Foreclosure Stories: Fraudulent payment reporting is the norm

Jun 14, 2012


This is a weekly column by Sandusky attorney Dan McGookey, devoted to telling true stories of homeowners who have been victimized by a lending system that makes it profitable to foreclose. The names used have been changed for privacy purposes. This is the Sharpes' Tale.

Like the millions of other American homeowners financing their homes during the 2000s, until the housing market crash in 2008, little did the Sharpes know that the were throwing the fate of their families’ financial future into the hands of an institution whose conduct would be completely unchecked and whose goal would be to bleed every nickel out of them. Their story began innocently enough when they borrowed $97,000 in 2002 to purchase their rural home. The “lender” named in their papers was American Mortgage, but their real lender was any number of faceless purchasers of mortgage-backed securities (stock certificates) in the loan pool or trust into which the Sharpes loan was destined to be dumped, along with thousands of other home loans. Unfortunately for the Sharpes, the process itself takes all power out of the hands of the people who as the real owners of the loan, and vests control in others, including the servicer which actually profits by putting homeowners into default and foreclosure.

The Sharpes’ downward spiral on their loan began in 2003 when Mr. Sharpe was involved in a terrible accident, causing him to miss months of work as a plumber and to fall behind on his bills. As a result, the Sharpes, who never missed a payment on a debt before, were forced to file bankruptcy in 2004. Determined to save their home, however, the Sharpes clearly indicated their intent to reaffirm on their home loan, and continued to make their monthly mortgage payments.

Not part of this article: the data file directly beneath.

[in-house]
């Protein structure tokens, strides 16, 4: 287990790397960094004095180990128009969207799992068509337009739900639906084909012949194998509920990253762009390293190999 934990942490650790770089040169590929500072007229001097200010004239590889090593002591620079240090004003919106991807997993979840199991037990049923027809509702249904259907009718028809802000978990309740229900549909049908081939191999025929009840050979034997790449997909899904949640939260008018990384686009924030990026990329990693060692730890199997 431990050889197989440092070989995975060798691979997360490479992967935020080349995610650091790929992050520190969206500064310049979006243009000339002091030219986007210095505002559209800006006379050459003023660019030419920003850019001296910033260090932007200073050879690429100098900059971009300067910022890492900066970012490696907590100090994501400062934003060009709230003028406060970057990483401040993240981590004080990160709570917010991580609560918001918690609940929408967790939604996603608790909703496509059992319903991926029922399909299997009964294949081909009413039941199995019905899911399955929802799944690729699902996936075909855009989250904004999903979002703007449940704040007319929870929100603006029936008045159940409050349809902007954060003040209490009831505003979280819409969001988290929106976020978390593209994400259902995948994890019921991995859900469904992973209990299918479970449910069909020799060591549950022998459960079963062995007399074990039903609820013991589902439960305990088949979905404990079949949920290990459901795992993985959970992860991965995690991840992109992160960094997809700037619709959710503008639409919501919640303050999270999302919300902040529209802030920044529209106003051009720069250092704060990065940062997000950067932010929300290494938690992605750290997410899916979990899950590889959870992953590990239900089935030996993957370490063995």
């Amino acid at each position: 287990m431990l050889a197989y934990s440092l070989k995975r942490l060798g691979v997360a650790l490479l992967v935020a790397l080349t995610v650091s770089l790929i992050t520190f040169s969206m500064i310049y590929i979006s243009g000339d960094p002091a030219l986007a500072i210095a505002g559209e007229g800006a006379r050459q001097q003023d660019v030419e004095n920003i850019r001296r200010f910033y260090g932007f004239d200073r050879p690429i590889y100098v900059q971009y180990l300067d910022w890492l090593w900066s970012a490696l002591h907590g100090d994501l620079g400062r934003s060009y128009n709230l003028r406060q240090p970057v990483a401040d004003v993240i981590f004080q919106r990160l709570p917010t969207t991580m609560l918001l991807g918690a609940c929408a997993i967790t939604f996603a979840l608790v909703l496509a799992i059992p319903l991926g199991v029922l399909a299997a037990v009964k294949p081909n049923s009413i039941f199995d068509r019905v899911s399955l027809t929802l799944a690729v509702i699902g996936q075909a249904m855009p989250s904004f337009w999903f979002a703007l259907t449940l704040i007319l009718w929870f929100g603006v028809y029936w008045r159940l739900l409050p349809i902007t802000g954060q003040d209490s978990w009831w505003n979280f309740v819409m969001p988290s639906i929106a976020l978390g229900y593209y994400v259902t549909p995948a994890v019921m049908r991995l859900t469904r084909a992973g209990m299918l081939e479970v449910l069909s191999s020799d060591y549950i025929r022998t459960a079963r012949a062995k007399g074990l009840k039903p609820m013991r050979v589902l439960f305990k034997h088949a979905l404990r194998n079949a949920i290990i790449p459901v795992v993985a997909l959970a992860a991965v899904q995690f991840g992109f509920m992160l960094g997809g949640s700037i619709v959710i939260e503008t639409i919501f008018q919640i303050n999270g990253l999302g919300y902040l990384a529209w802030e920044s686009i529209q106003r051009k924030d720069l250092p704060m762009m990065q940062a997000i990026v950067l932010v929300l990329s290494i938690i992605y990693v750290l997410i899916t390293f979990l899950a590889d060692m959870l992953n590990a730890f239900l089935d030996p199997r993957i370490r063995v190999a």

Despite this showing of good faith, yet consistent with its objective to put the Sharpes into foreclosure, the Sharpes loan servicer, Town Mortgage Company, kept heaping on unwarranted fees, such as drive-by inspection costs, while at the same time failing to apply the payments the Sharpes were making to their loan. And so things went on for years following their bankruptcy – the Sharpes would regularly send in their monthly payment, tens of thousands of dollars worth in all, only to get erroneous and conflicting statements as to how much they owed, late payment charges, reinstatement amounts, etc. As any responsible person can imagine, this entire saga has been a living nightmare for the Sharpes. In fact, Town Mortgage’s fraudulent conduct is fully exposed when considering its claim that the Sharpes owe almost $40,000 more on the mortgage than they did when they took out the loan a decade earlier; this when they made almost every payment on time.

We are in the process of fighting the Sharpes’ foreclosure now. The main weapon in our arsenal will be Town’s failure to properly credit the Sharpes’ account with all the payments they made. We will simply get the Payment History directly from Town, and compare that to the payment receipts produced by the Sharpes, and the bank’s case will quickly fall apart.

The lesson in the Sharpes’ story is this: Don’t trust your bank to properly credit your account with each payment made, because there is a high degree of likelihood that it did not. Demand a copy of your Payment History. Compare that to what your records show, and decide for yourself whether you have been treated fairly, and legally.

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Next week: the story of the Williams’ who made every payment asked of them by Cheat Bank pursuant to several loan modifications, only to have their credit score ruined by the bank, resulting in the loss of job opportunities and foreclosure.

Copyright 2012 Daniel L. McGookey.